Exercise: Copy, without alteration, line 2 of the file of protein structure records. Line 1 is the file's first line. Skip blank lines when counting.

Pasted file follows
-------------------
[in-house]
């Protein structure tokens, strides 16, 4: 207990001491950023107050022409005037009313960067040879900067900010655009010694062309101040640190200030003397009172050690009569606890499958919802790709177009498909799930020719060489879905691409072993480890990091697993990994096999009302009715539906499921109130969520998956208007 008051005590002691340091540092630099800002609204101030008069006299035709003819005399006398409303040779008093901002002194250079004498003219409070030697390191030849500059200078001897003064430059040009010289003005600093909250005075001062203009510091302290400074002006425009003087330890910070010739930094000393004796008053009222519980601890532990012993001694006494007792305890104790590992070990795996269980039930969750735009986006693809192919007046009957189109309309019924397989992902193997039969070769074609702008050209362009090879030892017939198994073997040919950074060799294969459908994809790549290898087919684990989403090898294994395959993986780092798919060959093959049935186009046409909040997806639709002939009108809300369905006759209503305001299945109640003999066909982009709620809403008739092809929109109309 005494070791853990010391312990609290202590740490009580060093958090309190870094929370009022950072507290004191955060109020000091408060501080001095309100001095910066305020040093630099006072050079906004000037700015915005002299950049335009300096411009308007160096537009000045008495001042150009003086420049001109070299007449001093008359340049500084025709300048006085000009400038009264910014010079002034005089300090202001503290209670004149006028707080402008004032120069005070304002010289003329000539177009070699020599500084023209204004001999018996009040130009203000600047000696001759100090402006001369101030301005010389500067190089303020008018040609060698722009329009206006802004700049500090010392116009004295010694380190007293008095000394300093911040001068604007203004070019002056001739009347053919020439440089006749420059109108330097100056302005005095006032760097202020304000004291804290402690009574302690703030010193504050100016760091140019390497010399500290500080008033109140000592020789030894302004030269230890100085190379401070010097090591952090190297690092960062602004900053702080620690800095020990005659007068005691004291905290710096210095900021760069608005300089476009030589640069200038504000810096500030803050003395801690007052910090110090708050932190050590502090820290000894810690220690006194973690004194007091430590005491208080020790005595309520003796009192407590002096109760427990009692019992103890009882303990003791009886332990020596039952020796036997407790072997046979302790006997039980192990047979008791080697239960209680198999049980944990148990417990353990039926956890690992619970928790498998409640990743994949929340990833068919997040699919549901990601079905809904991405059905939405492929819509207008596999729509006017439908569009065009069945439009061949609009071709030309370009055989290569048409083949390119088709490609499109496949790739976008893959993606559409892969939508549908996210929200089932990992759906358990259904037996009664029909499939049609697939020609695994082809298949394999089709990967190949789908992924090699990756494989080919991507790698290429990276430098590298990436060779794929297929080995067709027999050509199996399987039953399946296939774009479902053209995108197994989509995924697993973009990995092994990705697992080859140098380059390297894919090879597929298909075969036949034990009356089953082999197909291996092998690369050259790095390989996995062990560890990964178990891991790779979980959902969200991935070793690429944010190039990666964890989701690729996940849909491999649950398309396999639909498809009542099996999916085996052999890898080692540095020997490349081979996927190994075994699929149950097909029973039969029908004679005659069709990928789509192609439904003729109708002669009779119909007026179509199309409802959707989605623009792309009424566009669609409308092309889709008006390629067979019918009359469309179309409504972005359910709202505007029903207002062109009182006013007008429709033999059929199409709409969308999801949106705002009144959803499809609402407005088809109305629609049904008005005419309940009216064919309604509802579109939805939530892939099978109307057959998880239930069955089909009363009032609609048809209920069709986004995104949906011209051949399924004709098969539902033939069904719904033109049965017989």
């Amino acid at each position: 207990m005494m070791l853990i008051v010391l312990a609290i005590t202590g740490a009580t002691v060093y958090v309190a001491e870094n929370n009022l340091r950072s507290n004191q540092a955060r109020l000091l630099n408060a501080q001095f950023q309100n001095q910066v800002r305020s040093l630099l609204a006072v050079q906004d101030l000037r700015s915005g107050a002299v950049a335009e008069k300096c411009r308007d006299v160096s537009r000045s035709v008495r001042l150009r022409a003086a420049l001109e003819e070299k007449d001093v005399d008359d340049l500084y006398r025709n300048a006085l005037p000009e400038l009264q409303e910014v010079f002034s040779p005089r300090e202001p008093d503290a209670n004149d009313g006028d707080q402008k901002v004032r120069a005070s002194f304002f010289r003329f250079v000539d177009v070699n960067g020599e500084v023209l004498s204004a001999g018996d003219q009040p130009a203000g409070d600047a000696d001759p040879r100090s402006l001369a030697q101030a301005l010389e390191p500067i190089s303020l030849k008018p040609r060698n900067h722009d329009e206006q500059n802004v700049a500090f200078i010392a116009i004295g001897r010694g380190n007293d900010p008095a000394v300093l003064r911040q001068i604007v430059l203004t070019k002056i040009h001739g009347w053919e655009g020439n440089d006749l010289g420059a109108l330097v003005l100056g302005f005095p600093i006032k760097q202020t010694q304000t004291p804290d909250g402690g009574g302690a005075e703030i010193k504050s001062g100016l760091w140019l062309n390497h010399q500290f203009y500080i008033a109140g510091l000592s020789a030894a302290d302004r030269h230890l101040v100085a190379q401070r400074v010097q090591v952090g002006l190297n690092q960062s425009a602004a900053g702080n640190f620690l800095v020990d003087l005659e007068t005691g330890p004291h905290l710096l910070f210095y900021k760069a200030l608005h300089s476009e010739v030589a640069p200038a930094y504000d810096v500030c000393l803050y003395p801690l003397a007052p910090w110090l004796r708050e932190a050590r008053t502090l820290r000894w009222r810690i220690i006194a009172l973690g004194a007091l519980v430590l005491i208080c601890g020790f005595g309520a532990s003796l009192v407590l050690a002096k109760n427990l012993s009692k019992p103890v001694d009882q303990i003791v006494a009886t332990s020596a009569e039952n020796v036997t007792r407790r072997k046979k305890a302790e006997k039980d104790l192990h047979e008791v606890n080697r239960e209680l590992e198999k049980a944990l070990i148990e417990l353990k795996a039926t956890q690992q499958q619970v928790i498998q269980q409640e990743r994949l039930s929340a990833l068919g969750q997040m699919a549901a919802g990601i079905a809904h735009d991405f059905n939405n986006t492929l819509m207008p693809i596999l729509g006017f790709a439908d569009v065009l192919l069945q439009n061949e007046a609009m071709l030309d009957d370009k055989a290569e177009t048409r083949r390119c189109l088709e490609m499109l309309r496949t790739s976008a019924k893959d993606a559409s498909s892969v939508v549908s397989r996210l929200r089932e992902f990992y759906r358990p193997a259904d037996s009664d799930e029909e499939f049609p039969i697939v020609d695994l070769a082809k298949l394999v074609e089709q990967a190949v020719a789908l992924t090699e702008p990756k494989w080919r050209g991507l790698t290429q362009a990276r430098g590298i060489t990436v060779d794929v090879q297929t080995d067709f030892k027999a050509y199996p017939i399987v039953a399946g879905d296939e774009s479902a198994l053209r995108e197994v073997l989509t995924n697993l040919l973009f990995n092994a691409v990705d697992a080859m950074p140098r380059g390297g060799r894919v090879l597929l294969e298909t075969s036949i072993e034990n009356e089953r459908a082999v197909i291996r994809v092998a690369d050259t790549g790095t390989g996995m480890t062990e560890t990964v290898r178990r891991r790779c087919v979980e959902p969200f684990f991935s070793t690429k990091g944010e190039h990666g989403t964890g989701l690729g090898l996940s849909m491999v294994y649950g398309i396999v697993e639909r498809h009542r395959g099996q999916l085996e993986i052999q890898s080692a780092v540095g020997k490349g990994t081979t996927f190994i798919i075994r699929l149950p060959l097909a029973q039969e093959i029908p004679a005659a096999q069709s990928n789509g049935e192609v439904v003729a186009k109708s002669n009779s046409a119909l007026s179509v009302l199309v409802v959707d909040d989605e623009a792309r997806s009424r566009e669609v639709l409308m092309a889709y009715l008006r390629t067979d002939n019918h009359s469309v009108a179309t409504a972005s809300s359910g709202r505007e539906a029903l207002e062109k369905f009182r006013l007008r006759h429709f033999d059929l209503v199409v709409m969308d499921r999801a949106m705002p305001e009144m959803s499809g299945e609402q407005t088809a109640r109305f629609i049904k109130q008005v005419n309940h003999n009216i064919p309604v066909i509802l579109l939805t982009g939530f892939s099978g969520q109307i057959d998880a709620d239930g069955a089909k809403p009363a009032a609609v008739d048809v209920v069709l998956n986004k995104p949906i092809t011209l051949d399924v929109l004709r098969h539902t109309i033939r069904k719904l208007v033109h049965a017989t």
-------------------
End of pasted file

């Protein structure tokens, strides 16, 4: 207990001491950023107050022409005037009313960067040879900067900010655009010694062309101040640190200030003397009172050690009569606890499958919802790709177009498909799930020719060489879905691409072993480890990091697993990994096999009302009715539906499921109130969520998956208007 008051005590002691340091540092630099800002609204101030008069006299035709003819005399006398409303040779008093901002002194250079004498003219409070030697390191030849500059200078001897003064430059040009010289003005600093909250005075001062203009510091302290400074002006425009003087330890910070010739930094000393004796008053009222519980601890532990012993001694006494007792305890104790590992070990795996269980039930969750735009986006693809192919007046009957189109309309019924397989992902193997039969070769074609702008050209362009090879030892017939198994073997040919950074060799294969459908994809790549290898087919684990989403090898294994395959993986780092798919060959093959049935186009046409909040997806639709002939009108809300369905006759209503305001299945109640003999066909982009709620809403008739092809929109109309 005494070791853990010391312990609290202590740490009580060093958090309190870094929370009022950072507290004191955060109020000091408060501080001095309100001095910066305020040093630099006072050079906004000037700015915005002299950049335009300096411009308007160096537009000045008495001042150009003086420049001109070299007449001093008359340049500084025709300048006085000009400038009264910014010079002034005089300090202001503290209670004149006028707080402008004032120069005070304002010289003329000539177009070699020599500084023209204004001999018996009040130009203000600047000696001759100090402006001369101030301005010389500067190089303020008018040609060698722009329009206006802004700049500090010392116009004295010694380190007293008095000394300093911040001068604007203004070019002056001739009347053919020439440089006749420059109108330097100056302005005095006032760097202020304000004291804290402690009574302690703030010193504050100016760091140019390497010399500290500080008033109140000592020789030894302004030269230890100085190379401070010097090591952090190297690092960062602004900053702080620690800095020990005659007068005691004291905290710096210095900021760069608005300089476009030589640069200038504000810096500030803050003395801690007052910090110090708050932190050590502090820290000894810690220690006194973690004194007091430590005491208080020790005595309520003796009192407590002096109760427990009692019992103890009882303990003791009886332990020596039952020796036997407790072997046979302790006997039980192990047979008791080697239960209680198999049980944990148990417990353990039926956890690992619970928790498998409640990743994949929340990833068919997040699919549901990601079905809904991405059905939405492929819509207008596999729509006017439908569009065009069945439009061949609009071709030309370009055989290569048409083949390119088709490609499109496949790739976008893959993606559409892969939508549908996210929200089932990992759906358990259904037996009664029909499939049609697939020609695994082809298949394999089709990967190949789908992924090699990756494989080919991507790698290429990276430098590298990436060779794929297929080995067709027999050509199996399987039953399946296939774009479902053209995108197994989509995924697993973009990995092994990705697992080859140098380059390297894919090879597929298909075969036949034990009356089953082999197909291996092998690369050259790095390989996995062990560890990964178990891991790779979980959902969200991935070793690429944010190039990666964890989701690729996940849909491999649950398309396999639909498809009542099996999916085996052999890898080692540095020997490349081979996927190994075994699929149950097909029973039969029908004679005659069709990928789509192609439904003729109708002669009779119909007026179509199309409802959707989605623009792309009424566009669609409308092309889709008006390629067979019918009359469309179309409504972005359910709202505007029903207002062109009182006013007008429709033999059929199409709409969308999801949106705002009144959803499809609402407005088809109305629609049904008005005419309940009216064919309604509802579109939805939530892939099978109307057959998880239930069955089909009363009032609609048809209920069709986004995104949906011209051949399924004709098969539902033939069904719904033109049965017989």